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It’s a relatively quiet year for political elections but the race for Philadelphia’s fiscal watchdog is generating some excitement, most notably among Democrats. Four candidates, three of them Democrats, are vying for the position of City Controller. The primary election will take place May 21. Test your perceptions of the candidates with our city controller candidate quiz based on answers they gave.
For a complete backgrounder on this race and the four candidates running, check the Committee of Seventy’s roundup. For a quick breakdown, continue reading:
Actual Value Initiative: The administration’s reassessment of every property in the city has already resulted in much controversy and critique. Numerous media reports have questioned the accuracy of the assessments and whether they’d result in a disparity in real estate taxes even among residents of the same neighborhood.
City pensions: City employee fringe benefits continue to rise, eating away at the city budget. As AxisPhilly reported earlier, employee benefits will cost the city nearly $1.2 billion next year.
Municipal union contracts: Surely no one will forget union members drowning out Mayor Michael Nutter during his budget address this year. Municipal employees have gone four years without a contract. Nutter says the city can’t afford the contract the employees want.
Open data: Last August, Mayor Michael Nutter signed an executive order to establish an Open Data Policy. The order also created a first-time position for the city, a Chief Data Officer, and an open data portal.
Public schools: The district is facing a $304 million budget shortfall this upcoming year and petitioning City Council for $60 million to help fill the hole.
Alan Butkovitz (incumbent): First elected in 2005, Butkovitz is running for his third term as City Controller. A central point of his campaign is his strong opposition to AVI, most notably saying it will increase tax burdens on small businesses. Butkovitz frequently points to the auditing of the Sheriff John Green’s office, which resulted in a federal investigation, as his most notable achievement. His other top priorities include finding savings within the city’s financially strapped budget and improving the city’s business climate to facilitate job creation. Butkovit’z campaign website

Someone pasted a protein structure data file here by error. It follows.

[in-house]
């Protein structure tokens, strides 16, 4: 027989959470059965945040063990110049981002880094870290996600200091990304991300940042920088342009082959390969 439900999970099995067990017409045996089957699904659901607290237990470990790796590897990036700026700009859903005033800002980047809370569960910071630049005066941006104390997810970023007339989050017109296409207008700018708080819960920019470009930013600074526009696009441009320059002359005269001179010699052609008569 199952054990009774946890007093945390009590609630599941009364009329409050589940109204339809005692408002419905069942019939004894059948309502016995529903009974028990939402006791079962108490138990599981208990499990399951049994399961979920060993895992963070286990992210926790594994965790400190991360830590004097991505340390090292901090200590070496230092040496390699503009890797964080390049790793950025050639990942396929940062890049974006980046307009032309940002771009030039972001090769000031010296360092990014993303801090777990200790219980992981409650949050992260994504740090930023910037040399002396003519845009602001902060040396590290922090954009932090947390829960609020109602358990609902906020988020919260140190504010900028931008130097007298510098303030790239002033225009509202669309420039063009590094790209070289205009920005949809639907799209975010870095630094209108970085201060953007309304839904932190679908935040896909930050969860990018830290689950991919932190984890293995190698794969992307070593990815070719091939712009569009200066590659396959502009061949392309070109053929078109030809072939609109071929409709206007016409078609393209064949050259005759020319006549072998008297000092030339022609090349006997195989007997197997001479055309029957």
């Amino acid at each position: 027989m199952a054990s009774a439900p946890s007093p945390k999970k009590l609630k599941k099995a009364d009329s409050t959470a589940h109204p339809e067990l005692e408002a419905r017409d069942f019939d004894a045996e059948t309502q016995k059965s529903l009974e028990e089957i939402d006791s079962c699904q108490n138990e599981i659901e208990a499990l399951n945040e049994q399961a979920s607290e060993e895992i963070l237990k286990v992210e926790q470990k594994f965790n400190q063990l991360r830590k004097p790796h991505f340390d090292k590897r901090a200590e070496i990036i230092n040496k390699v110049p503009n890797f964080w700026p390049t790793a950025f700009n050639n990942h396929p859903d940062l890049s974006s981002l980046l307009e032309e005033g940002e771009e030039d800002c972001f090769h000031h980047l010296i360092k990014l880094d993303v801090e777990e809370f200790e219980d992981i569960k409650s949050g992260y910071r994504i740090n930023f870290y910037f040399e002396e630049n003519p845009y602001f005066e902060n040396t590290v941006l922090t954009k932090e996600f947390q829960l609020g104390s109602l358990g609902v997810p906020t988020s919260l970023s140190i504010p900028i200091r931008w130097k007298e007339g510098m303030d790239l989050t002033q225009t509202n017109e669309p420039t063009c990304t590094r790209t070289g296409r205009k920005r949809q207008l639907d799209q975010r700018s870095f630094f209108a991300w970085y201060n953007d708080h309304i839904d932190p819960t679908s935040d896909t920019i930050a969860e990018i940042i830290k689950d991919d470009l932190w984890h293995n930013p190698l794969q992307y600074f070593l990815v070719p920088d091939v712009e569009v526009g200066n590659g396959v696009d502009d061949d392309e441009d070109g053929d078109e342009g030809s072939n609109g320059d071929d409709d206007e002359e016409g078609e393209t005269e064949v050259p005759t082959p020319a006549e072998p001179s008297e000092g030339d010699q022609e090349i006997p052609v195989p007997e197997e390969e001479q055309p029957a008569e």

Brett Mandel: Mandel, who previously worked in the controller’s office under Jonathan Saidel, was most recently executive director of the National Education Technology Funding Corporation, which seeks to improve education-technology infrastructure. He waged an energized campaign against Butkovitz in 2009 but ended up in third place. Mandel has been a long time advocate of tax reform, and recently created the bulldog budget, an interactive tool that allows you to navigate through the multiple layers of the fiscal year 2012 city budget. If elected, Mandel says he will post all city expenses online in a database available to the public. He’s also pledged to audit city departments more regularly. Mandel’s campaign website
Mark Zecca: A former attorney with the city Law Department, Zecca resigned to run for controller. Zecca says he is the most experienced candidate in city government (20-plus years) to ever run for the position. He also says he has the most federal experience. His top priorities are going after tax deadbeats and putting a stop to illegal practices like violations of the City Charter. Zecca has promised to serve only one term. The Office of City Controller is not subject to term limits. Zecca’s campaign website
Terrence Tracy: A retail business manager, Tracy says he has the experience to bring more jobs to the city. His other top priorities include fighting against corruption, bringing efficiency to government and promoting equal access when it comes to education. Tracy’s campaign website
The winner of the Democrat primary will face Tracy, the lone Republican candidate, in the fall.
Daily News: City controller race heats up with TV ad
Dave Davies: Bending the truth about going broke